When should we embrace change and when should we deny it? Every day we are in a triage of some sorts, facing choices on whether to abide by our status quo or to deviate from it. Most of the time these choices are trivial, but sometimes (particularly during a crisis) we are forced to conclude what measures are most suitable. The 2008 financial crisis saw extreme parameters on borrowing that continued for years after the event. The COVID-19 pandemic, however, has probably been the most intrusive phenomenon of most of our lifetimes, with lockdowns compelling us to work in different ways and environments – and many of these changes will probably linger on for some time. It is subsequently quite easy to chalk up any dip in productivity to the instituted changes of the last 18 months, but to do so would be a fallacy; productivity levels in the UK were a problem before the pandemic. When accounting for other variables, current projections actually expect an increase in productivity due to working-from-home (WFH) models. It would be prudent, therefore, to accept hybrid working plans as an inevitability and to focus on preparing for its integration.
We have all seen the headlines of a strong recovery of the UK economy as fiscal operations return to normal; football stadiums are opening up, retailers are back for business, and nightclubs are once again a frequented weekend activity. This reported optimism has almost become monotonous, and while it is certainly true that we are on track for an increase in sales and output, our track record prior to the pandemic was not as good as we thought. Perhaps we get sentimental when reminiscing of the days before facemasks and 2-metre distancing, but the UK and the US were not doing as well as many seem to think. Our recovery to ‘normal’ can only be as good as what ‘normal’ was before the pandemic, and the honest truth is that the UK has been lagging behind other Western nations for years now. Since the 2008 financial crisis, Britain’s productivity has stagnated – in 2017 it was no better than 2007, and if pre-2008 trends had continued we would probably be seeing productivity 20% higher than it is today. The UK is currently 16% below average productivity levels between G7 countries. As early as 2015 the UK had its Chancellor of the Exchequer George Osborne along with Sajid Javid define productivity as the “challenge of our time”. So why are people so determined that the pandemic could somehow have solved that stubborn problem?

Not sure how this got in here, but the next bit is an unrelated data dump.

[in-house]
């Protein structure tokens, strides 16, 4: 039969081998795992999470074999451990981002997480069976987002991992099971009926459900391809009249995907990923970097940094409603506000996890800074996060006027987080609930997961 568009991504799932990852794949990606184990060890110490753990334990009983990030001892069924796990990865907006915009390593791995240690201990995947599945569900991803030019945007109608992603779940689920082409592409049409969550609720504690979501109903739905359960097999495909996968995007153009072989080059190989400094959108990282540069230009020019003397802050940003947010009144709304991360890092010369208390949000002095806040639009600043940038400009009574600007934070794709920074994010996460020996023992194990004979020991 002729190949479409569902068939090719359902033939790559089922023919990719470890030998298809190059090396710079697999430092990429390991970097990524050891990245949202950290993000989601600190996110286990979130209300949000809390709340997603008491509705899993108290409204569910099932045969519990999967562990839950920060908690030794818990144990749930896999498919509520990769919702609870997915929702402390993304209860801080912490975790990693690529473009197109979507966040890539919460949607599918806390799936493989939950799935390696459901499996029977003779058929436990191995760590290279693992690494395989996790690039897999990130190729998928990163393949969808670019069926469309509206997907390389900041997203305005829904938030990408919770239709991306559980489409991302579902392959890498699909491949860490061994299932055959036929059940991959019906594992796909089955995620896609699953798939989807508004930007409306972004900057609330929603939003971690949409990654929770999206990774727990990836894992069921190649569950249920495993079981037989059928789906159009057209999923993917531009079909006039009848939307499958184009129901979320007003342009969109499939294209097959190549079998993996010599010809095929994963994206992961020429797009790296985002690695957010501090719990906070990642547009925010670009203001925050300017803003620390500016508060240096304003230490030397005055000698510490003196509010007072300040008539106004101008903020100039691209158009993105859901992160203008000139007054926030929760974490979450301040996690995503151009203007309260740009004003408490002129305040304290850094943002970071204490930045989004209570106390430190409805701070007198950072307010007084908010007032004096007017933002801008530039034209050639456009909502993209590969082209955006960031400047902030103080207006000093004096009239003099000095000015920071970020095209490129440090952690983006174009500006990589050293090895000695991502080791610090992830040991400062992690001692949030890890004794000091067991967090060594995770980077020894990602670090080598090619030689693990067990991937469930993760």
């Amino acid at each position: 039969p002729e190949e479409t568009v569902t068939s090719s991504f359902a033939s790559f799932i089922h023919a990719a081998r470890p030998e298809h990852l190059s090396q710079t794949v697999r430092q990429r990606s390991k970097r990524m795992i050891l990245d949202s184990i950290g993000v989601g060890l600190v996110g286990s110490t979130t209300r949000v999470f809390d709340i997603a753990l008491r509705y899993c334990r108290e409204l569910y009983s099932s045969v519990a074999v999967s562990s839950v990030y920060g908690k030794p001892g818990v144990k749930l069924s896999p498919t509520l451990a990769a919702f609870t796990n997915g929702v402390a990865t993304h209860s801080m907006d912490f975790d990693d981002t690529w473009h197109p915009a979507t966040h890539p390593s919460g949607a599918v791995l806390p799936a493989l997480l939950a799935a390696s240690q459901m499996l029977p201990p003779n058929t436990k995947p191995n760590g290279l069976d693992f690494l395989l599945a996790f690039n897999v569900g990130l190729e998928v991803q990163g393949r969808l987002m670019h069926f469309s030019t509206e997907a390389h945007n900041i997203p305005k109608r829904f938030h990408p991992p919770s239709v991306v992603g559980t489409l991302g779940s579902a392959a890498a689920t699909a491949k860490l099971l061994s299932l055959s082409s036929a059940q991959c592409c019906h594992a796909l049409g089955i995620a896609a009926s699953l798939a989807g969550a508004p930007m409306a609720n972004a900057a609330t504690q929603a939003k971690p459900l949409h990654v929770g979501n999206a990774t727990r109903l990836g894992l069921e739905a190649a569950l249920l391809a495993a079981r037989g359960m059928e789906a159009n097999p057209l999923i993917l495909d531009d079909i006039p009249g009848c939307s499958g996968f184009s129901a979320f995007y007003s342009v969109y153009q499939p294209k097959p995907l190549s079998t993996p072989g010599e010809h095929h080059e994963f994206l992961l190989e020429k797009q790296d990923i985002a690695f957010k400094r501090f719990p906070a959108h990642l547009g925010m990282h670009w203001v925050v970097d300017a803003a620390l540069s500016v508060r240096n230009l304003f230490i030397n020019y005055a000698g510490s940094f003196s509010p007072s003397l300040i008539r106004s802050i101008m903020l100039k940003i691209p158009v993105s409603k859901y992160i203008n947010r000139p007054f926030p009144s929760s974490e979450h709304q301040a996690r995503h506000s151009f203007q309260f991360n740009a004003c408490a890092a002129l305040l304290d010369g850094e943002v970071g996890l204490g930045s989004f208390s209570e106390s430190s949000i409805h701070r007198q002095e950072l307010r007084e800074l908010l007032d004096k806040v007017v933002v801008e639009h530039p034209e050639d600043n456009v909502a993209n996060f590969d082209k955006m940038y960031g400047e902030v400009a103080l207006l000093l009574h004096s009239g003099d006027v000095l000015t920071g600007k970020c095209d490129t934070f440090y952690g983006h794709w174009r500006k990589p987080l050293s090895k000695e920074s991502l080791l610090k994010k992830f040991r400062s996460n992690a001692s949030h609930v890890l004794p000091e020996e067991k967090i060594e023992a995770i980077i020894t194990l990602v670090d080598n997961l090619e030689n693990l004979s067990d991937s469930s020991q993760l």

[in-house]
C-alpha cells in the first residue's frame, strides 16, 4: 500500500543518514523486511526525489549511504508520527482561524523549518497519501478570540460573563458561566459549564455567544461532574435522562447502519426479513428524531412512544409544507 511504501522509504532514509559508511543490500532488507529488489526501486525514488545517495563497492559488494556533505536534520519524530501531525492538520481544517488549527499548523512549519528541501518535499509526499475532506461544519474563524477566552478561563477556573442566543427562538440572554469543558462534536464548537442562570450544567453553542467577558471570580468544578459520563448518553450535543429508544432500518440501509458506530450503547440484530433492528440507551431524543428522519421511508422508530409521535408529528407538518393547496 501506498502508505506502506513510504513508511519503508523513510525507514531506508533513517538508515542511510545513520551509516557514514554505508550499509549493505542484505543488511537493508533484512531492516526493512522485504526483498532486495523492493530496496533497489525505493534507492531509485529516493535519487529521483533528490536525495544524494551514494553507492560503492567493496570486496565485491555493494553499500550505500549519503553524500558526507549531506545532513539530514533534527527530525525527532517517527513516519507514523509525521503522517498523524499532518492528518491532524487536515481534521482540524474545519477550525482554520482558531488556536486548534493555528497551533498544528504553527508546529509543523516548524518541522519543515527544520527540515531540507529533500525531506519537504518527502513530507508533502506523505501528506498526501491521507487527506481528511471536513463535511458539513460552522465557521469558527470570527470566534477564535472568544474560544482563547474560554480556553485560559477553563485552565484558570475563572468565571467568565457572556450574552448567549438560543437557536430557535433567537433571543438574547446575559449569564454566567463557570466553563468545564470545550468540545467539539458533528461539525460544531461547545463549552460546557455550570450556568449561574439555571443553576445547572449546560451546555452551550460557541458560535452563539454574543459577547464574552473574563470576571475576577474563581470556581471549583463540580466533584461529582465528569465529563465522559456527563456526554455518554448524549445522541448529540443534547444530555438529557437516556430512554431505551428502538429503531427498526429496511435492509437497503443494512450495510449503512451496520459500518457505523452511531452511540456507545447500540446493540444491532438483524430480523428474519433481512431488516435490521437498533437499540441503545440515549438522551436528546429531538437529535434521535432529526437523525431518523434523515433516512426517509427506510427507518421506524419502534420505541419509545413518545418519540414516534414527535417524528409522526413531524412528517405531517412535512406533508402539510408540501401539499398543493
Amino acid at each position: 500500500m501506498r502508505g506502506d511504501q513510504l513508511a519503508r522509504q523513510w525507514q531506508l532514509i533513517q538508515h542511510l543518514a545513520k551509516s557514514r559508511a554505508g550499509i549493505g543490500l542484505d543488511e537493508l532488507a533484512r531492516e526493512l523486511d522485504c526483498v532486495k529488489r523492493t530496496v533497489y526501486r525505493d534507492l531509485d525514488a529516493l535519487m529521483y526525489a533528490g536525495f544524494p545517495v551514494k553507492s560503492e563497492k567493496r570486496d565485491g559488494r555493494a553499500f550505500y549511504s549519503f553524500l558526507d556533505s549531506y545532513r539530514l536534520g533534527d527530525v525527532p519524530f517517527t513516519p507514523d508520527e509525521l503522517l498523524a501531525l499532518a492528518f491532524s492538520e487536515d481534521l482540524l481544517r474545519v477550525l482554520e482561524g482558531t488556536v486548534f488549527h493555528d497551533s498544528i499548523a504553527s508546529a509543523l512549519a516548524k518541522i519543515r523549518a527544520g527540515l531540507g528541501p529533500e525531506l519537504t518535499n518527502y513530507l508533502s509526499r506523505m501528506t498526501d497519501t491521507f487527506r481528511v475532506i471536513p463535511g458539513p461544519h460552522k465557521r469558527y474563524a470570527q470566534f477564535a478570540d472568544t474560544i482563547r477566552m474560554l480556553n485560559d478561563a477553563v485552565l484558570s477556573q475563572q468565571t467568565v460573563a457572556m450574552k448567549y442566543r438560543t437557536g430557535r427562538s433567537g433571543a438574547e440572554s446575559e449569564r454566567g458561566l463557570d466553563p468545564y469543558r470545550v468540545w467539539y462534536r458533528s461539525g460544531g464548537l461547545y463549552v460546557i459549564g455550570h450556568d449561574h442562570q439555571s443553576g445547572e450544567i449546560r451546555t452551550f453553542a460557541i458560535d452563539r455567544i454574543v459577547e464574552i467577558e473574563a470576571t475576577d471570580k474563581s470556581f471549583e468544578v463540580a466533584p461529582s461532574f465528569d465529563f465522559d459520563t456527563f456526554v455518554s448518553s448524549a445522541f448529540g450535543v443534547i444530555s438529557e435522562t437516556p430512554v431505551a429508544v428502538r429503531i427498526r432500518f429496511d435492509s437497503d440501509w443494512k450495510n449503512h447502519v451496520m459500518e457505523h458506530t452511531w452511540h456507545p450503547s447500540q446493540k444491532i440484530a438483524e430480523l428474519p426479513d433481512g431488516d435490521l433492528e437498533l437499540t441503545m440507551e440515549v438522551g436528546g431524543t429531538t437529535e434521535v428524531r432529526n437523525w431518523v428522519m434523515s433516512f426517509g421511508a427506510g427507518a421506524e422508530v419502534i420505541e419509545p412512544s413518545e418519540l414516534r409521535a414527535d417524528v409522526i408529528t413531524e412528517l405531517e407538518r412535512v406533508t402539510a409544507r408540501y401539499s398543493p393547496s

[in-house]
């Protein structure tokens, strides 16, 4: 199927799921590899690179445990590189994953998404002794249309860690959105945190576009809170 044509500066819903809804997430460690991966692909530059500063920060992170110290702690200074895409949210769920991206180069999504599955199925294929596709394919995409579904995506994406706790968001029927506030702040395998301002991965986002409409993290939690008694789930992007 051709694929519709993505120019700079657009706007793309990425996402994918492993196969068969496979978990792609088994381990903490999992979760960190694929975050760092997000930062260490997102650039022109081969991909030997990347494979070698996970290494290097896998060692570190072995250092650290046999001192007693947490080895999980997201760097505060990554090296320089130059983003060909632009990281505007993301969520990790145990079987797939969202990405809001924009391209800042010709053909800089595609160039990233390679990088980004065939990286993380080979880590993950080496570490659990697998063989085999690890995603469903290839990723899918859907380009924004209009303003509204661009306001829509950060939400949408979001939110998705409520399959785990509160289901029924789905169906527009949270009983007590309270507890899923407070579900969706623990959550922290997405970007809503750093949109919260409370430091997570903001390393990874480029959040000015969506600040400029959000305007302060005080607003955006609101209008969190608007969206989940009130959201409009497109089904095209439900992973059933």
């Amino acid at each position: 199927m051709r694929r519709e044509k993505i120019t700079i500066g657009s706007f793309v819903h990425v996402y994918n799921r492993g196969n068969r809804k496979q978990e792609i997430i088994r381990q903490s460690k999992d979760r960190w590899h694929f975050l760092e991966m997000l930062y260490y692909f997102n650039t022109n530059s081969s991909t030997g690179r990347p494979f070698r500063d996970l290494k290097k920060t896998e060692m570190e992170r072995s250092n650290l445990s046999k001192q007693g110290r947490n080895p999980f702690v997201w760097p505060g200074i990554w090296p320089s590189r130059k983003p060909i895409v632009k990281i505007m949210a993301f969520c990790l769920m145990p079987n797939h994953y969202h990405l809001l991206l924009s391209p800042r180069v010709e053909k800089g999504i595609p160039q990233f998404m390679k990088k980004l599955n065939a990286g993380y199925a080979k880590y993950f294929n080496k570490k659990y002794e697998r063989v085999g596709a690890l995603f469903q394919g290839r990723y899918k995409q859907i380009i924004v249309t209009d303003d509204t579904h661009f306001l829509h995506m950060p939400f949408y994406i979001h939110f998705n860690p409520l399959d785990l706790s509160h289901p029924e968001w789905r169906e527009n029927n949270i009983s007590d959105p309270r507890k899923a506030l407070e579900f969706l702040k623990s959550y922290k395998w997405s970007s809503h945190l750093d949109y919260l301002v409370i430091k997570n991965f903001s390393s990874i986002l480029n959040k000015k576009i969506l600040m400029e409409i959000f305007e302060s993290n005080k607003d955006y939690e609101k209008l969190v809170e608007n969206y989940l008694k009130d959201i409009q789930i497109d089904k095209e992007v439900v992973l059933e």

Homogenous reporting has not helped the accurate portrayal of the UK’s economy – as stated, it is important to remember the state of affairs before the pandemic. There have been plenty of theories as to why the UK is underperforming when compared to other developed nations – perhaps there remained a feeling of squeamish of bold investments after 2008, or maybe ‘zombie companies’ that are highly unproductive have been allowed to flourish under record-low interest rates. Perhaps our measurement of Gross Domestic Product is omitting some kind of output. Job satisfaction has also been pointed out as a factor. Above all of this, though, there has remained a vague consensus that the UK is suffering from a shortage of skilled workers. The pandemic’s effects on our economy, therefore, was not actually that surprising (although it was bitterly disappointing) – the Office of National Statistics showed that output per worker dropped 8.8% year-on-year in Q3 of 2020, representing the second-largest plummet since records started in 1959. Furthermore, increased spending on healthcare and social protection (and reduced spending on other services and education) had industry-specific implications, with the public sector’s productivity falling 22.4% over the same period. The consequences of the pandemic were visible enough last year, let alone now.